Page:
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I've got a project that's using SpecFlow, NUnit and Coypu to do acceptance tests on a web application. I've got the project building OK via Jenkins on a build server. Jenkins calls a psake script which runs msbuild on the specs project, then the script calls nunit-console to run the specs/tests, and then I want to generate a report from SpecFlow.

Framework "4.0"

task Default -depends RunSpecs

task BuildSpecs {
    $env:EnableNuGetPackageRestore = "true"
    msbuild /t:Rebuild ReturnsPortal.Specs.csproj
}

task RunSpecs -depends BuildSpecs {
    exec { & "C:\path\to\NUnit 2.5.9\bin\net-2.0\nunit-console-x86.exe" /labels /out=TestResult.txt /xml=TestResult.xml .\bin\Debug\TheWebApp.Specs.dll }
    exec { & "C:\path\to\SpecFlow\1.8.1\specflow.exe" nunitexecutionreport TheWebApp.Specs.csproj /out:SpecResult.html }
}

That last exec call to specflow.exe fails though, with:

The element <ParameterGroup> beneath element <UsingTask> is unrecognized. C:\Program Files (x86)\Jenkins\jobs\TheWebApp\workspace\Web\Sites\TheWebApp.nuget\nuget.targets

A bit of googling hints that maybe it's a problem with the msbuild version being used (e.g. here, here). But I have Framework "4.0" in my psake script, and the Specs project is targeting .NET Framework 4.0, and it builds fine in the build step, so I'm not sure why specflow seems to be using an earlier version of msbuild. Or is maybe the problem somewhere else?

share|improve this question
    
did you try passing full path to msbuild? (C:\Windows\Microsoft.NET\Framework64\v4.0.30319\MSBuild.exe) – KMoraz Jul 8 '12 at 9:29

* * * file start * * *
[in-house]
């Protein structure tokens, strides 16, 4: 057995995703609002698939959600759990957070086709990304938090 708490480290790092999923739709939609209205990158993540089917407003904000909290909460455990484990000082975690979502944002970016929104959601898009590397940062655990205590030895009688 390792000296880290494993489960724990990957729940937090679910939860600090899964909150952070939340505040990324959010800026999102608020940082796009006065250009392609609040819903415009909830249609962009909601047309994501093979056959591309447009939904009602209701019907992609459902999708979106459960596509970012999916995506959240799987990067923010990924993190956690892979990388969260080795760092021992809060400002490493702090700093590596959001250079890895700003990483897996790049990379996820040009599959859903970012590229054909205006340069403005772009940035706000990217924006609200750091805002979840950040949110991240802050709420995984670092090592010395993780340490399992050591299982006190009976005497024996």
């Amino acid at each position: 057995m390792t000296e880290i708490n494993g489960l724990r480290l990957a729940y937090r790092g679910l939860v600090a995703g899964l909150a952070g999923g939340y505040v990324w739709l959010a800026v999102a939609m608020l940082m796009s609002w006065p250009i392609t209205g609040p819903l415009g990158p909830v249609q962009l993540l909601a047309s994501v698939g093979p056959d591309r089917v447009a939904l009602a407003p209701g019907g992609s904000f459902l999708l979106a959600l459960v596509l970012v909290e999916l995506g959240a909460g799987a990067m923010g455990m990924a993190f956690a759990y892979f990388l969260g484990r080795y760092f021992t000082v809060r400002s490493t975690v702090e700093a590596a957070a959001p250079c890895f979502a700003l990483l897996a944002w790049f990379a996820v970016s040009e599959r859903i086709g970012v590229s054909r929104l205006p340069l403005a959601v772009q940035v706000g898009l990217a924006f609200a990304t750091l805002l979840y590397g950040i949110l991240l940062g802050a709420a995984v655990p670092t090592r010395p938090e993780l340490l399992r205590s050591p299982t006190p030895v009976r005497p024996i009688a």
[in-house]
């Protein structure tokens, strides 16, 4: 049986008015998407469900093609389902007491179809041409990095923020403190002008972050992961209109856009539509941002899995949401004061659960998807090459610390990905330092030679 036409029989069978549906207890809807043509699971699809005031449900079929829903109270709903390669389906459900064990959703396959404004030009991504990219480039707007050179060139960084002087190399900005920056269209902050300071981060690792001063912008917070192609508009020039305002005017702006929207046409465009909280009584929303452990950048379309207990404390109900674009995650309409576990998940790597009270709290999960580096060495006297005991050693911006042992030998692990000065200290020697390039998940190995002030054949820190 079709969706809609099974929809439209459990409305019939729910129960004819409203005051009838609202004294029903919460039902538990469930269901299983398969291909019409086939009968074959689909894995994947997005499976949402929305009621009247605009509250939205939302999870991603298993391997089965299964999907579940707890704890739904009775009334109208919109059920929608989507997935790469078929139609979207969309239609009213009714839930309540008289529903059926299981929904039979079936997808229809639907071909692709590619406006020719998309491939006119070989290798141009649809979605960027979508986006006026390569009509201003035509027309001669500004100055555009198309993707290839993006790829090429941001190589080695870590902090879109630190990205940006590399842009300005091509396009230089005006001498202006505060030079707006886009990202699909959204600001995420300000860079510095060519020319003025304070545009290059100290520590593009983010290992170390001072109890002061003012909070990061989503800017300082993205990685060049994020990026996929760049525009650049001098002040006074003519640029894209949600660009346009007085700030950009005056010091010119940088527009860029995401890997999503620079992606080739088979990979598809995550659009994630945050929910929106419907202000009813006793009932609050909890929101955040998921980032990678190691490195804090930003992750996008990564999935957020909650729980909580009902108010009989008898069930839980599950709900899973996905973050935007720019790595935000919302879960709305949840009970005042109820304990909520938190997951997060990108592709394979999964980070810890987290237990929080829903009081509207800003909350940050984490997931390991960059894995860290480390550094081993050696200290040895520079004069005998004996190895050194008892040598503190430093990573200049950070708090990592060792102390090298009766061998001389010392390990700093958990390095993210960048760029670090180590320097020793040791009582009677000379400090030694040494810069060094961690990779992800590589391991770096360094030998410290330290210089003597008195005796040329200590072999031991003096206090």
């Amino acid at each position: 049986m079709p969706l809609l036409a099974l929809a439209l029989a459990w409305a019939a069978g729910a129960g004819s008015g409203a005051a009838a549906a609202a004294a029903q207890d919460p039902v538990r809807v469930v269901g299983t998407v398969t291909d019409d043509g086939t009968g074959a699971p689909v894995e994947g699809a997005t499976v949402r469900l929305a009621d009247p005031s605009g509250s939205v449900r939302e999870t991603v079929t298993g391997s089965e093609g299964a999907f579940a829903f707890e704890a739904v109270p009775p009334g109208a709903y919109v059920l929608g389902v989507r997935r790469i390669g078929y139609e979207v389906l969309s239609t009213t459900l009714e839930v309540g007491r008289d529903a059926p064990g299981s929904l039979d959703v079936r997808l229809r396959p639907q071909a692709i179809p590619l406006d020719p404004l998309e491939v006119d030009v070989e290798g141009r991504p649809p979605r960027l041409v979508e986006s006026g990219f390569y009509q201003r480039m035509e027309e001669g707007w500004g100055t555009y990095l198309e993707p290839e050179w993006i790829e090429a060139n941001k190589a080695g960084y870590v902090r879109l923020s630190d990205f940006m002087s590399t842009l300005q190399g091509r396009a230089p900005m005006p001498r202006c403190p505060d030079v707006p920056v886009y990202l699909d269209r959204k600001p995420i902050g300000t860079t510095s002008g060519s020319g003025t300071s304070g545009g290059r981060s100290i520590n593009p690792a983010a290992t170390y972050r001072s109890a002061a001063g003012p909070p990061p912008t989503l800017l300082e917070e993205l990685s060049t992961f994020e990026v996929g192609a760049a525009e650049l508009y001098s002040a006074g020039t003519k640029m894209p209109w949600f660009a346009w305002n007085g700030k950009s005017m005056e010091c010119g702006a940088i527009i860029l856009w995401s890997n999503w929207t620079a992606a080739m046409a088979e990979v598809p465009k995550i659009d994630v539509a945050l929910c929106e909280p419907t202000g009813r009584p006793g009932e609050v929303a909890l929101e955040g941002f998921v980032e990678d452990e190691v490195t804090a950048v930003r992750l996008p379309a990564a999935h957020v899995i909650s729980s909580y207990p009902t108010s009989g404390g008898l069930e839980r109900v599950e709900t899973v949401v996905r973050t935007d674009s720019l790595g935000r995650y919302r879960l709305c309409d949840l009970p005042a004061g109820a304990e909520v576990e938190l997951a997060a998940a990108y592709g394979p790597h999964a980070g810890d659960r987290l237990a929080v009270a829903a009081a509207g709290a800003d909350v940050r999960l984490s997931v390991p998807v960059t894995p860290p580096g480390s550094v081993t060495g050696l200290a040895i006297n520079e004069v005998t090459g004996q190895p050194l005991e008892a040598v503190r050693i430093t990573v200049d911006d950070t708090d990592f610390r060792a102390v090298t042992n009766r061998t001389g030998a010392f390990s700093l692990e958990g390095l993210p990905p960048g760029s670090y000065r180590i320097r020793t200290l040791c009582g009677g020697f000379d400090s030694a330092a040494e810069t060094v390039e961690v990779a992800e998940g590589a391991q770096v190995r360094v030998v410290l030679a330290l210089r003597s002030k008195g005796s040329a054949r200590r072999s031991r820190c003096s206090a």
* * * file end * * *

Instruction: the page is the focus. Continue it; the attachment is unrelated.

Thanks, that would be the issue, however I don't know how to force SpecFlow to use a certain version of msbuild. – ngm Jul 11 '12 at 10:40
up vote 26 down vote accepted

This was the answer for me, from the SpecFlow Wiki:

Important for .NET 4.0 projects: Because specflow.exe is compiled for .NET 3.5, it cannot load .NET 4.0 assemblies by default. To generate this report for .NET 4.0 projects, you have to force specflow.exe to use the .NET 4.0 runtime by using the config file. Just copy the config below and create a specflow.exe.config file and put it next to your specflow.exe and you will be able to create the step definition report.

<?xml version="1.0" encoding="utf-8" ?> 
<configuration> 
    <startup> 
        <supportedRuntime version="v4.0.30319" /> 
    </startup> 
</configuration> 
share|improve this answer

I attempted to use the config file solution suggested above. It worked for testing locally, but as soon as I pushed my code to our CI environment it choked on it since the CI environment doesn't have that config file. We restrict out CI environment to only use clean versions of the various packages, so we didn't want to try to inject the special config into the CI server.

We noticed that SpecFlow works just fine with several of our .NET 4.0 projects without the special config file. After a little research, the actual 'problem' appears to be NuGet 2.1. Everything works fine for .NET 4.0 projects with NuGet 1.7.

Somewhere between 1.7 and 2.1 NuGet introduced new features in the NuGet.targets file that aren't supported by the older versions of MSBuild. Specifically the problem seems to be the <ParameterGroup> beneath element <UsingTask>, as explained by the error message.

A cursory glance at the targets file indicates that the section is responsible for keeping NuGet up to date. Removing this section completely resolves the issue in the same manner that adding the config file above does, albeit also removing the self-update functionality that is seems to provide. Given that the .targets file is committed to the repository, this solution also works on our CI environment with out any changes on the CI side.

It's not necessarily a better solution than ngm's, it's just a different one. Depending on your environment, this may be a preferable way to go, or perhaps not.

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2  
Ideally, SpecFlow would offer a package that was compiled for .NET 4.0, and that should resolve all of these issues, but it appears that they aren't interested in doing that at this time. – Mir Jan 10 '13 at 22:29

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